What Advertisers Really Need to Know About Deep Learning

It’s not the all-purpose tool it’s made out to be

Humans have a predilection for calling every new technology a revolution. While some innovations do change industries, the reality is that most don’t make much of an impact. The advertising industry is confronted with these so-called game-changers nearly every day, so it’s important to understand what’s really going to transform your business and what’s going to cause unnecessary headaches.

Deep learning is one such technology, and it’s intricate, technical nature makes it especially difficult to assess. So, what is deep learning and how does it fit into your digital advertising efforts?

Let’s start with the basics. Deep learning is the newest member of the AI family and it’s being called the solution to complex prediction, relevancy and banner blindness. When reading articles about it in the news, you can get the feeling it’s a turnkey, one-size-fits-all solution to every problem that the digital advertising industry is facing.

You might be wondering how you could have missed an entire development cycle during which this absolutely crucial advertising technology was created, but there are two misconceptions in that thought process.

First, this isn’t a new topic. Researchers have spent more than 20 years on the subject of deep learning and have made significant progress in many domains, including image recognition and sound processing. Second, while the technology isn’t new, we’re just starting to realize the potential of deep learning in advertising, so you haven’t missed anything.

What is deep learning?

To understand deep learning, you first need to understand machine learning. There are three things to know.

First is supervised machine learning. It starts with a human definition, which the algorithm learns to recognize and categorize. A well-known example is a spam filter, which spots predefined features, like “free drugs” or “you’re the winner of a brand-new car.”

Supervised machine learning’s slightly more complex sibling is unsupervised machine learning. This starts with uncategorized data which the algorithm breaks down into groups by the interpretable pattern clusters that it recognizes. From there, it’s up to a person to interpret what the data means.

Deep learning, in theory, joins the best of those worlds. Not only do you not need to define the patterns it’s looking for, but you don’t need to explain what those patterns mean either. Deep learning can recognize that a picture of a dog shows a dog, without a person feeding its features into the machine upfront (supervised) or analyzing groups of interpretable features like legs and tails to find a meaningful data set (unsupervised).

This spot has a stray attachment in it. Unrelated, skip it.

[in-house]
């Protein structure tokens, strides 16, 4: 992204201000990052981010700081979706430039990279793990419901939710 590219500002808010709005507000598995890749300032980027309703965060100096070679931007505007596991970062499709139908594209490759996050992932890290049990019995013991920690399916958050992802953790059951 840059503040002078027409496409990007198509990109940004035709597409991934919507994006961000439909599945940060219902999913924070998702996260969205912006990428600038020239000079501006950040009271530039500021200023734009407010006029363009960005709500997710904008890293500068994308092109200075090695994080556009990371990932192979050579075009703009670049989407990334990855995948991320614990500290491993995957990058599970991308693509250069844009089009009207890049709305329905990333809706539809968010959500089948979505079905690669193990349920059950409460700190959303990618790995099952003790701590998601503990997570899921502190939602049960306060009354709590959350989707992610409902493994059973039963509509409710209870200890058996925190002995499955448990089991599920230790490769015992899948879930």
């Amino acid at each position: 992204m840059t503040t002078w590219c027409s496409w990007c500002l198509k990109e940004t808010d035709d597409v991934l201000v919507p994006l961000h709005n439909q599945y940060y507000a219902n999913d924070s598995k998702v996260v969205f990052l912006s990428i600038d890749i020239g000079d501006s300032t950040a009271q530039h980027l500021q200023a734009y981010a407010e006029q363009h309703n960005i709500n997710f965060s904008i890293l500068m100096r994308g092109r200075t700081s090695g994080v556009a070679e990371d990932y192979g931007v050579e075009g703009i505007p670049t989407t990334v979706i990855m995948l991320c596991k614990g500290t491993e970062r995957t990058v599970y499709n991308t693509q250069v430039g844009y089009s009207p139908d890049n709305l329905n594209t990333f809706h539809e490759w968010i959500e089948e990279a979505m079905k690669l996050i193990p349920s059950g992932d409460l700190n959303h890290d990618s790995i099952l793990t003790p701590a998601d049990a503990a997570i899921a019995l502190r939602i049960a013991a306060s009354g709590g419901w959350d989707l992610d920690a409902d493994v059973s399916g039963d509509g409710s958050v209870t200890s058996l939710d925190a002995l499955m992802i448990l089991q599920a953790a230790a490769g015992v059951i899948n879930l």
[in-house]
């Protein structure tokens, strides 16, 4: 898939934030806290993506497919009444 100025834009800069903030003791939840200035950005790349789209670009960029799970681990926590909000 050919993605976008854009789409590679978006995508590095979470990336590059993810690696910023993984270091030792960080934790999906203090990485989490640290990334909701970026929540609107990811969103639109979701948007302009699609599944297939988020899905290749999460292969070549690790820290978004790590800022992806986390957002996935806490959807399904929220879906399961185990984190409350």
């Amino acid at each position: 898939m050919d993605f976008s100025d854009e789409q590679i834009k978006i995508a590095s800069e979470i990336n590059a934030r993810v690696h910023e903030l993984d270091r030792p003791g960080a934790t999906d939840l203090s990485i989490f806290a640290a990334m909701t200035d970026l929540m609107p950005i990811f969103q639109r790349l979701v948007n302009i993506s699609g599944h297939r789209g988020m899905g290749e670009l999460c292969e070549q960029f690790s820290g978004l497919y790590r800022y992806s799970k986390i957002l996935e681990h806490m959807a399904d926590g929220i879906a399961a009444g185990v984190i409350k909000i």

The all-purpose tool         

The way we talk about deep learning often reminds me of TV commercials for all-purpose tools. They promise to solve a wide range of problems confronting a do-it-yourself community. Take the Swiss Army Knife, the prime example of all-purpose tools. You can open a bottle, fix a bicycle chain, insert a missing screw and much more. An all-purpose tool might be the best tool you own, but it’s not the only tool you need. When the problem is more complex, like building an entire cabinet, you need more robust tools that are purpose-built for the task.

Deep learning might just be the all-purpose tool we’ve been waiting for, but for complex scenarios like digital advertising, it can’t handle the whole job. For that, you still need purpose-built tools.

Making deep learning a digital advertising tool

Implementing a deep learning architecture in digital advertising would mean processing a lot more data than in other applications, such as image recognition, and doing so in real-time. In the case of image recognition, the system requires terabytes of data just to be trained on recognizing an image of a dog. Our advertising exchanges, however, are driven by programmatic buying technologies that are under much stricter latency constraints than other use cases for deep learning—single-digit milliseconds at most.

Right now, the immense computing power needed to pull off a true deep learning architecture in digital advertising is not feasible. While a deep learning model might be able to reciprocate hand-crafted features, such as the time since a user’s last visit on a retailer’s website, it’s not the best use of processing resources. Instead, we see deep learning models being used to prepare in advance the information required for real-time decision-making.

But putting all that aside, is it any better than traditional models? Not necessarily.

Different, not better

It’s not that deep learning is better than traditional machine learning or vice-versa, but you need to consider your objective. Deep learning will absolutely affect advertising performance in the future, but only in the context of the whole machine learning spectrum.

The important thing is recognizing that every tool has its use. A screwdriver is not better than a hammer, because they’re tools built for different tasks. To understand how deep learning can help your business, start by following the scientific method and running experiments on your own data and KPIs. Measure which solution benefits you more, regardless of its internal implementation or the hype you read.


Romain Lerallut is VP and head of the Criteo AI Lab, in charge of developing the uses of AI in Criteo products. Before the launch of the lab in 2018, he was a director in the engineering department, responsible for the development of large-scale machine learning algorithms applied to problems such as product recommendation or banner graphic optimization. Prior to joining Criteo, he taught computers to read handwriting at A2iA.